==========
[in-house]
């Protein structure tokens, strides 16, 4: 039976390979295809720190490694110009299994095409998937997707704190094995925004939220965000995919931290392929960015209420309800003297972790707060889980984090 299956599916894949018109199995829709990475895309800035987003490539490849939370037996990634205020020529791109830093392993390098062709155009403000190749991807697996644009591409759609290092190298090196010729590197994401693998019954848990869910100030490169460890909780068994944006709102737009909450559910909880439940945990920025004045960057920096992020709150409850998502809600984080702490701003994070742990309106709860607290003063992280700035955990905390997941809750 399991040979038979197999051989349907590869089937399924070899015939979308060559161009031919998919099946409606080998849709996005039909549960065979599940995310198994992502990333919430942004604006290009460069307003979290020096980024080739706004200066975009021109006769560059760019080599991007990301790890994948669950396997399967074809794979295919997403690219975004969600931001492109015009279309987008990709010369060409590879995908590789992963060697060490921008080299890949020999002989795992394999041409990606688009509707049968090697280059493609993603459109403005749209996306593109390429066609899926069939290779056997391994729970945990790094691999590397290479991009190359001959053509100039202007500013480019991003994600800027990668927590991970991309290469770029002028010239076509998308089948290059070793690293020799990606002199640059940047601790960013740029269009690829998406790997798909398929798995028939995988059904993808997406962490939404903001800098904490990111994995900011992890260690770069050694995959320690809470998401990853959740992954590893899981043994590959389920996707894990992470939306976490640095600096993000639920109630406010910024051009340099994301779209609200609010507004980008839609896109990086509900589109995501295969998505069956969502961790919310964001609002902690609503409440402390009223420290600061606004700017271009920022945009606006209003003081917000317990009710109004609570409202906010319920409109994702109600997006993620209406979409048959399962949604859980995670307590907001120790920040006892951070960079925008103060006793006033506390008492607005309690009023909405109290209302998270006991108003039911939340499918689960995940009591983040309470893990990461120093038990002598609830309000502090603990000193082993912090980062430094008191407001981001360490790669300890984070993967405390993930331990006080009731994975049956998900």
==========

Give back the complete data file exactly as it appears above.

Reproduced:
[in-house]
């Protein structure tokens, strides 16, 4: 039976390979295809720190490694110009299994095409998937997707704190094995925004939220965000995919931290392929960015209420309800003297972790707060889980984090 299956599916894949018109199995829709990475895309800035987003490539490849939370037996990634205020020529791109830093392993390098062709155009403000190749991807697996644009591409759609290092190298090196010729590197994401693998019954848990869910100030490169460890909780068994944006709102737009909450559910909880439940945990920025004045960057920096992020709150409850998502809600984080702490701003994070742990309106709860607290003063992280700035955990905390997941809750 399991040979038979197999051989349907590869089937399924070899015939979308060559161009031919998919099946409606080998849709996005039909549960065979599940995310198994992502990333919430942004604006290009460069307003979290020096980024080739706004200066975009021109006769560059760019080599991007990301790890994948669950396997399967074809794979295919997403690219975004969600931001492109015009279309987008990709010369060409590879995908590789992963060697060490921008080299890949020999002989795992394999041409990606688009509707049968090697280059493609993603459109403005749209996306593109390429066609899926069939290779056997391994729970945990790094691999590397290479991009190359001959053509100039202007500013480019991003994600800027990668927590991970991309290469770029002028010239076509998308089948290059070793690293020799990606002199640059940047601790960013740029269009690829998406790997798909398929798995028939995988059904993808997406962490939404903001800098904490990111994995900011992890260690770069050694995959320690809470998401990853959740992954590893899981043994590959389920996707894990992470939306976490640095600096993000639920109630406010910024051009340099994301779209609200609010507004980008839609896109990086509900589109995501295969998505069956969502961790919310964001609002902690609503409440402390009223420290600061606004700017271009920022945009606006209003003081917000317990009710109004609570409202906010319920409109994702109600997006993620209406979409048959399962949604859980995670307590907001120790920040006892951070960079925008103060006793006033506390008492607005309690009023909405109290209302998270006991108003039911939340499918689960995940009591983040309470893990990461120093038990002598609830309000502090603990000193082993912090980062430094008191407001981001360490790669300890984070993967405390993930331990006080009731994975049956998900």